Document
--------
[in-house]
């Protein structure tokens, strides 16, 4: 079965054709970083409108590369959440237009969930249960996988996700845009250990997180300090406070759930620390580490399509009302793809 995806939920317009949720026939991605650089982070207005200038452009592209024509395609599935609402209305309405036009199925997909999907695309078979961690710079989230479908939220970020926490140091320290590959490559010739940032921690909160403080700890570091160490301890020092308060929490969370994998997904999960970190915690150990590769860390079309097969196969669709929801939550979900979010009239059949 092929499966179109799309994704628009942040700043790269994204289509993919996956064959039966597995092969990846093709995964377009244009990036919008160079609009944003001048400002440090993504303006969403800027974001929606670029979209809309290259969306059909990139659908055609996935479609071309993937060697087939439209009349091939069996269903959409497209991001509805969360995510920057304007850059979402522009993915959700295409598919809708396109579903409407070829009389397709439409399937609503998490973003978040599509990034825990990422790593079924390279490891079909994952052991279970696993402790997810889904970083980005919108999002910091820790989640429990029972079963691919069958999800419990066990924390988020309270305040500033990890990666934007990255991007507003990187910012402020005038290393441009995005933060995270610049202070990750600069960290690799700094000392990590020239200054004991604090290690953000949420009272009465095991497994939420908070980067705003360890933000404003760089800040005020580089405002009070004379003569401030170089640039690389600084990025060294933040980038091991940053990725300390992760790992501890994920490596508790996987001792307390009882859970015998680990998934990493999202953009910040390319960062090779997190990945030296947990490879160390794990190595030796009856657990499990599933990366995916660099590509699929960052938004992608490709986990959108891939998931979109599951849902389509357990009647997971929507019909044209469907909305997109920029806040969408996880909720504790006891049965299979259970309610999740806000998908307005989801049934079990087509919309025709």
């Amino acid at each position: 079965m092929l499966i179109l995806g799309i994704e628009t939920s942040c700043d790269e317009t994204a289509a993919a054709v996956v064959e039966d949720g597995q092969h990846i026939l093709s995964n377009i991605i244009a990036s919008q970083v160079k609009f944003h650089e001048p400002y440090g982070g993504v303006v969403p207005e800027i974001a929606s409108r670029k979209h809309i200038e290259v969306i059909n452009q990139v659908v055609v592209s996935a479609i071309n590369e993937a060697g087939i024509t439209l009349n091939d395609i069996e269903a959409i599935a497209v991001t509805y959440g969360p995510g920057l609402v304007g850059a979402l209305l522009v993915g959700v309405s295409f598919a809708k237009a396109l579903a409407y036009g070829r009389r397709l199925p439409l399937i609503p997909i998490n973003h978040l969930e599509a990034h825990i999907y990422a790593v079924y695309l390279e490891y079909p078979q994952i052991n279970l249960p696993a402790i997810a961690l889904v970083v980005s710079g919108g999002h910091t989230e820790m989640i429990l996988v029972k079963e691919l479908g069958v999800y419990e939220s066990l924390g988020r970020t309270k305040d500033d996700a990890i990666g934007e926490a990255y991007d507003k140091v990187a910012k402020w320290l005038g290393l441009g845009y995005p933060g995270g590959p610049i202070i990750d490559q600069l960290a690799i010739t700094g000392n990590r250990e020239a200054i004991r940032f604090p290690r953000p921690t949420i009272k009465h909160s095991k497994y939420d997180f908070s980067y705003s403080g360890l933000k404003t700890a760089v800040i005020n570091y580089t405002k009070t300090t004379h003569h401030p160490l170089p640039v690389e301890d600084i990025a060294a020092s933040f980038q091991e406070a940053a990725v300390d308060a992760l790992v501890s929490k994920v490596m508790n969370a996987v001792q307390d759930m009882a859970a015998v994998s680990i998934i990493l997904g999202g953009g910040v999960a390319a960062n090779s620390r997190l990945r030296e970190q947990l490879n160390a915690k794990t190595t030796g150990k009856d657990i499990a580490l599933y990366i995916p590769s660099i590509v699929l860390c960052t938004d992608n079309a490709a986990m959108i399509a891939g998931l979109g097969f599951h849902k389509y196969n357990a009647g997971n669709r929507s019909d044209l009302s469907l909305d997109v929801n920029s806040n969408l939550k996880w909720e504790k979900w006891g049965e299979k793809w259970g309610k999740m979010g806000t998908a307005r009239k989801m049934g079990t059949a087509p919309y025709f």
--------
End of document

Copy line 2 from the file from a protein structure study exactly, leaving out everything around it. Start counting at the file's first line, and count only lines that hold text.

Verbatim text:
């Protein structure tokens, strides 16, 4: 079965054709970083409108590369959440237009969930249960996988996700845009250990997180300090406070759930620390580490399509009302793809 995806939920317009949720026939991605650089982070207005200038452009592209024509395609599935609402209305309405036009199925997909999907695309078979961690710079989230479908939220970020926490140091320290590959490559010739940032921690909160403080700890570091160490301890020092308060929490969370994998997904999960970190915690150990590769860390079309097969196969669709929801939550979900979010009239059949 092929499966179109799309994704628009942040700043790269994204289509993919996956064959039966597995092969990846093709995964377009244009990036919008160079609009944003001048400002440090993504303006969403800027974001929606670029979209809309290259969306059909990139659908055609996935479609071309993937060697087939439209009349091939069996269903959409497209991001509805969360995510920057304007850059979402522009993915959700295409598919809708396109579903409407070829009389397709439409399937609503998490973003978040599509990034825990990422790593079924390279490891079909994952052991279970696993402790997810889904970083980005919108999002910091820790989640429990029972079963691919069958999800419990066990924390988020309270305040500033990890990666934007990255991007507003990187910012402020005038290393441009995005933060995270610049202070990750600069960290690799700094000392990590020239200054004991604090290690953000949420009272009465095991497994939420908070980067705003360890933000404003760089800040005020580089405002009070004379003569401030170089640039690389600084990025060294933040980038091991940053990725300390992760790992501890994920490596508790996987001792307390009882859970015998680990998934990493999202953009910040390319960062090779997190990945030296947990490879160390794990190595030796009856657990499990599933990366995916660099590509699929960052938004992608490709986990959108891939998931979109599951849902389509357990009647997971929507019909044209469907909305997109920029806040969408996880909720504790006891049965299979259970309610999740806000998908307005989801049934079990087509919309025709």